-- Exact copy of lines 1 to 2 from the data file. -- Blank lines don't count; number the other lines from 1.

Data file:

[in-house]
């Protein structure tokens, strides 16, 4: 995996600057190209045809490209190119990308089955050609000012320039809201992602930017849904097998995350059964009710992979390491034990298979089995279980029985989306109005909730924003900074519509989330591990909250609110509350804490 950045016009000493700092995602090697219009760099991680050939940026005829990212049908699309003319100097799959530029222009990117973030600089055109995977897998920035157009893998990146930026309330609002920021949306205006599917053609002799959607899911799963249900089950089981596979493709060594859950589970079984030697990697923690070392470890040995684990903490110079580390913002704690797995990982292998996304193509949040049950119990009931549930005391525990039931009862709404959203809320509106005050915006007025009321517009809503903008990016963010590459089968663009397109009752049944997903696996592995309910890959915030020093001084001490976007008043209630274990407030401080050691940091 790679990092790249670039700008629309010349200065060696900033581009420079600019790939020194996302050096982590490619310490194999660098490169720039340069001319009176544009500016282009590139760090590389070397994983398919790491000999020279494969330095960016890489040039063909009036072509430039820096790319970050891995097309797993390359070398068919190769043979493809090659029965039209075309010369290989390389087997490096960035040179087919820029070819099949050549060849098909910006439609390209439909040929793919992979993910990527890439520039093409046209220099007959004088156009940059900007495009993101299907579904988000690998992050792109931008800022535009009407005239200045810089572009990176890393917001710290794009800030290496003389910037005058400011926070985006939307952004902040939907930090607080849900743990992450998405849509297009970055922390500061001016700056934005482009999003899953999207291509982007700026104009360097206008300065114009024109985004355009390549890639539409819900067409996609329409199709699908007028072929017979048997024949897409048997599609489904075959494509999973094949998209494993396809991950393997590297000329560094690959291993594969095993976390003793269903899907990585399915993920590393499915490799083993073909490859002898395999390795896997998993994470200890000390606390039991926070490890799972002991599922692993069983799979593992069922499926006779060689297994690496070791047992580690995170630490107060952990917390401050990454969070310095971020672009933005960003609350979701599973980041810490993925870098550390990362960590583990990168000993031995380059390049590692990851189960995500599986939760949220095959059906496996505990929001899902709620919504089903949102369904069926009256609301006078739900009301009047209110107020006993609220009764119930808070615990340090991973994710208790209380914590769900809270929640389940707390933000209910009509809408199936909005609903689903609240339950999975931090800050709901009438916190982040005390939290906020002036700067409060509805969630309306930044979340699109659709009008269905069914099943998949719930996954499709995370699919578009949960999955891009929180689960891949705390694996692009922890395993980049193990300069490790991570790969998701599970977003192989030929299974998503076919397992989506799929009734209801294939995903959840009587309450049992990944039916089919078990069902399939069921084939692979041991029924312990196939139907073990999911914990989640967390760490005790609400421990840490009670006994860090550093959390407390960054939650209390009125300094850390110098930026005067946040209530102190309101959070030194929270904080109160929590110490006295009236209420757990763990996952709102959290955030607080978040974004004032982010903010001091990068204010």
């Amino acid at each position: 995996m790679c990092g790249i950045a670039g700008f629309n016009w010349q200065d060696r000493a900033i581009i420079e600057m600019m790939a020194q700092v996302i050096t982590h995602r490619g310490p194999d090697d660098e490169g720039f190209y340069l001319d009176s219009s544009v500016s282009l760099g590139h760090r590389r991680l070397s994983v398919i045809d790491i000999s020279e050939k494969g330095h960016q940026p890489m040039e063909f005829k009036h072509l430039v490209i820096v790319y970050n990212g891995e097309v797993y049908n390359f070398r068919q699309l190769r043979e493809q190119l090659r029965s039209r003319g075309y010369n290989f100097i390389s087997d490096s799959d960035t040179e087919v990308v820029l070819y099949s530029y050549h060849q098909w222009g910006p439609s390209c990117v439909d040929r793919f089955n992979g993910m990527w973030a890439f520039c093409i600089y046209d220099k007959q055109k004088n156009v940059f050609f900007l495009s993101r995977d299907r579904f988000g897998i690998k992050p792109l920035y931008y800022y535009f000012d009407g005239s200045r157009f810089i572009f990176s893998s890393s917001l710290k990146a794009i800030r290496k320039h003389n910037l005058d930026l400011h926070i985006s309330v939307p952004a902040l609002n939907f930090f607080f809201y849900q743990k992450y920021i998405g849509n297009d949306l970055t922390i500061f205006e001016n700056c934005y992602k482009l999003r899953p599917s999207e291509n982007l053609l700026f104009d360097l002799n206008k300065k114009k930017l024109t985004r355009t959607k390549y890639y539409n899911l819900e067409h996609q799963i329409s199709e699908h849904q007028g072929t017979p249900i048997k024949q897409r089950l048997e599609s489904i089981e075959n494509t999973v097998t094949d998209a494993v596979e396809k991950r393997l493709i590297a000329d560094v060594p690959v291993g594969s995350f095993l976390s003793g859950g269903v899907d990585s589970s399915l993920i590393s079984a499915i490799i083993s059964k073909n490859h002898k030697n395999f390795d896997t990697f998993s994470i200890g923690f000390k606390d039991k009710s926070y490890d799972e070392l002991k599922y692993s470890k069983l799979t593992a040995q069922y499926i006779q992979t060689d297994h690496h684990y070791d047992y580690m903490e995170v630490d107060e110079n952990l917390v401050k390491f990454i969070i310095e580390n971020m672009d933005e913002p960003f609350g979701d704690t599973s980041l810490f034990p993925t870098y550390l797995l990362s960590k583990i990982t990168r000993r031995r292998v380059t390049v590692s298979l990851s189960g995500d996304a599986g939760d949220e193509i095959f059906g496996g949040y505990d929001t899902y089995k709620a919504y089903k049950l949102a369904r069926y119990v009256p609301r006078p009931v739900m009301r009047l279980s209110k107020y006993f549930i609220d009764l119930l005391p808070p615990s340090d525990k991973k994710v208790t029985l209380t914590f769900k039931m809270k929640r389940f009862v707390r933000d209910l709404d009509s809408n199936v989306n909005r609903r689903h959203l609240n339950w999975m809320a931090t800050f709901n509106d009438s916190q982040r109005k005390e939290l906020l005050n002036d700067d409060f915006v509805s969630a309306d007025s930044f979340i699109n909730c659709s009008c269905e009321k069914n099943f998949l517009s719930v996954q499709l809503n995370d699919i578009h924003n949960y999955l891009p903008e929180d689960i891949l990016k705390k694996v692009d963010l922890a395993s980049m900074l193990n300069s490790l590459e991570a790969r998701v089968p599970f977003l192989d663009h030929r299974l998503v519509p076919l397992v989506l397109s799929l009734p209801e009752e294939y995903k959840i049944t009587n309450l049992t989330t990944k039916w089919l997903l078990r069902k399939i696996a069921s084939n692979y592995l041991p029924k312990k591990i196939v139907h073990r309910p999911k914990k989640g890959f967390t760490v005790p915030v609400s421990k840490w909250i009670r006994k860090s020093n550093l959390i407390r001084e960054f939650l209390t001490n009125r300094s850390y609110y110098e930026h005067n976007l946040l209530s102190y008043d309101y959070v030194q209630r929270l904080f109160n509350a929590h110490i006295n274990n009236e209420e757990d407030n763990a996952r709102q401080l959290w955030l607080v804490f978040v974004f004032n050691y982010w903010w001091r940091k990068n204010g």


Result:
[in-house]
């Protein structure tokens, strides 16, 4: 995996600057190209045809490209190119990308089955050609000012320039809201992602930017849904097998995350059964009710992979390491034990298979089995279980029985989306109005909730924003900074519509989330591990909250609110509350804490 950045016009000493700092995602090697219009760099991680050939940026005829990212049908699309003319100097799959530029222009990117973030600089055109995977897998920035157009893998990146930026309330609002920021949306205006599917053609002799959607899911799963249900089950089981596979493709060594859950589970079984030697990697923690070392470890040995684990903490110079580390913002704690797995990982292998996304193509949040049950119990009931549930005391525990039931009862709404959203809320509106005050915006007025009321517009809503903008990016963010590459089968663009397109009752049944997903696996592995309910890959915030020093001084001490976007008043209630274990407030401080050691940091 790679990092790249670039700008629309010349200065060696900033581009420079600019790939020194996302050096982590490619310490194999660098490169720039340069001319009176544009500016282009590139760090590389070397994983398919790491000999020279494969330095960016890489040039063909009036072509430039820096790319970050891995097309797993390359070398068919190769043979493809090659029965039209075309010369290989390389087997490096960035040179087919820029070819099949050549060849098909910006439609390209439909040929793919992979993910990527890439520039093409046209220099007959004088156009940059900007495009993101299907579904988000690998992050792109931008800022535009009407005239200045810089572009990176890393917001710290794009800030290496003389910037005058400011926070985006939307952004902040939907930090607080849900743990992450998405849509297009970055922390500061001016700056934005482009999003899953999207291509982007700026104009360097206008300065114009024109985004355009390549890639539409819900067409996609329409199709699908007028072929017979048997024949897409048997599609489904075959494509999973094949998209494993396809991950393997590297000329560094690959291993594969095993976390003793269903899907990585399915993920590393499915490799083993073909490859002898395999390795896997998993994470200890000390606390039991926070490890799972002991599922692993069983799979593992069922499926006779060689297994690496070791047992580690995170630490107060952990917390401050990454969070310095971020672009933005960003609350979701599973980041810490993925870098550390990362960590583990990168000993031995380059390049590692990851189960995500599986939760949220095959059906496996505990929001899902709620919504089903949102369904069926009256609301006078739900009301009047209110107020006993609220009764119930808070615990340090991973994710208790209380914590769900809270929640389940707390933000209910009509809408199936909005609903689903609240339950999975931090800050709901009438916190982040005390939290906020002036700067409060509805969630309306930044979340699109659709009008269905069914099943998949719930996954499709995370699919578009949960999955891009929180689960891949705390694996692009922890395993980049193990300069490790991570790969998701599970977003192989030929299974998503076919397992989506799929009734209801294939995903959840009587309450049992990944039916089919078990069902399939069921084939692979041991029924312990196939139907073990999911914990989640967390760490005790609400421990840490009670006994860090550093959390407390960054939650209390009125300094850390110098930026005067946040209530102190309101959070030194929270904080109160929590110490006295009236209420757990763990996952709102959290955030607080978040974004004032982010903010001091990068204010």